Strong Catholic Minds

There is now and always will be tension—a distance, a difference—between what our human natures are prey to in politics, economics, and culture and the vision of friendship with him that our Creator has offered us. It may be much greater today than it has been.

Yet I am still hopeful. With Abraham Lincoln I accept that there is a natural moral decline built into the generations of human life. The heroism of fathers inspires and yet intimidates their sons, but bores their grandsons, who shun it. In Lincoln’s phrase, “the silent artillery of time” beats generation after generation against the hard-built foundations of the great achievements of the past. Not even the Church of Jesus Christ was able to avoid it.

In my view, to put it in the words of Joseph Warren, member of the Massachusetts Provincial Congress, “our country is in danger, but not to be despaired of.” Everywhere we see the small beginnings of a drive for a “return to the Constitution” and a growing number of thinkers who are supplying fresh arguments for “revolving to first principles,” a policy that the founders advised for every generation.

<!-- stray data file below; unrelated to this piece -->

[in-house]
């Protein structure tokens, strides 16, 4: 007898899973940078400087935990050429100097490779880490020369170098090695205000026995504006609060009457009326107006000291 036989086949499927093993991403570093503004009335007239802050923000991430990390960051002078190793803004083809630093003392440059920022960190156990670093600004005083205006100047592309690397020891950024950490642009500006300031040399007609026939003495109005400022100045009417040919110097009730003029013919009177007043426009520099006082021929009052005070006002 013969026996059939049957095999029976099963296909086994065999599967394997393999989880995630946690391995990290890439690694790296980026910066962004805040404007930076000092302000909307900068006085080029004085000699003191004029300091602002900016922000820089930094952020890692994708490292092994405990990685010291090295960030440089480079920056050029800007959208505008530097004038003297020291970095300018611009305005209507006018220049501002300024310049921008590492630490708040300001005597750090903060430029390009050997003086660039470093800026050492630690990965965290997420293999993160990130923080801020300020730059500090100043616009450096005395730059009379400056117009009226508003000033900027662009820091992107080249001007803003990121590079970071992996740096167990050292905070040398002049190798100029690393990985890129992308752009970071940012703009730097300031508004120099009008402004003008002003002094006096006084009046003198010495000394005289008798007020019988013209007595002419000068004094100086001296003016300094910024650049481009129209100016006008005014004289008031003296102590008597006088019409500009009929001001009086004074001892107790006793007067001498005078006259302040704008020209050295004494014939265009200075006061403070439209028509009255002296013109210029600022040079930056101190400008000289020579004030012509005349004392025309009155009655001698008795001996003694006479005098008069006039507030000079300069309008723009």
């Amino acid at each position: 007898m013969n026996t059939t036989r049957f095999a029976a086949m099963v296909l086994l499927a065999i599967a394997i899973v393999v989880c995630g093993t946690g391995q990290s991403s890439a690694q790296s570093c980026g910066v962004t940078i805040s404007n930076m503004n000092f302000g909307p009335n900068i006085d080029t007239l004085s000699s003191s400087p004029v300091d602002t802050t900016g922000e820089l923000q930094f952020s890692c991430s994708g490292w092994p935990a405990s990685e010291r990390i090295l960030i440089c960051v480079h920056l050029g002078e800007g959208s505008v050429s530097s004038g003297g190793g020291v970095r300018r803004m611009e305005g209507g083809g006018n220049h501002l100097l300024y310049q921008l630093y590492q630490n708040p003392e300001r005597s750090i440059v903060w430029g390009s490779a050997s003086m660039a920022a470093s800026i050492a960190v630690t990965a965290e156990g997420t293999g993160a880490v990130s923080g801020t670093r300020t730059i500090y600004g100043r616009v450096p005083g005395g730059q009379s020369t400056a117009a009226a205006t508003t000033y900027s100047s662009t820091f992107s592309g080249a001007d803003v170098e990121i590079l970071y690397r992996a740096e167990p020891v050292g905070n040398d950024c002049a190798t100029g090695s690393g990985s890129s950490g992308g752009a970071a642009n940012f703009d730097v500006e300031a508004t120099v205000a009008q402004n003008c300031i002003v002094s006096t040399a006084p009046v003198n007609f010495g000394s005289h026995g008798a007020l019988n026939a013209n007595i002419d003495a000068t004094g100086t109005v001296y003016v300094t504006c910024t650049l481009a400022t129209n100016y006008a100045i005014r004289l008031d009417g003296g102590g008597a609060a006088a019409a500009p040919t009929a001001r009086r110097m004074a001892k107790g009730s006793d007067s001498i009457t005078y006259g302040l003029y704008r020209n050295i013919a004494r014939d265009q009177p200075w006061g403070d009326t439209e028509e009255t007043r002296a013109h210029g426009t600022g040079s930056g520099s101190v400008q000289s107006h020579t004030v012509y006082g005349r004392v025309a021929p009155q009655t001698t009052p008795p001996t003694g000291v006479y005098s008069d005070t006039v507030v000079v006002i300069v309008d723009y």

Strong Catholic minds are offering a fresh articulation of the American founding principles in the new and richer context of the Catholic intellectual tradition. Tocqueville famously hinted at this possibility: that one day Catholics would become the best intellectual defenders of the American way of understanding natural rights.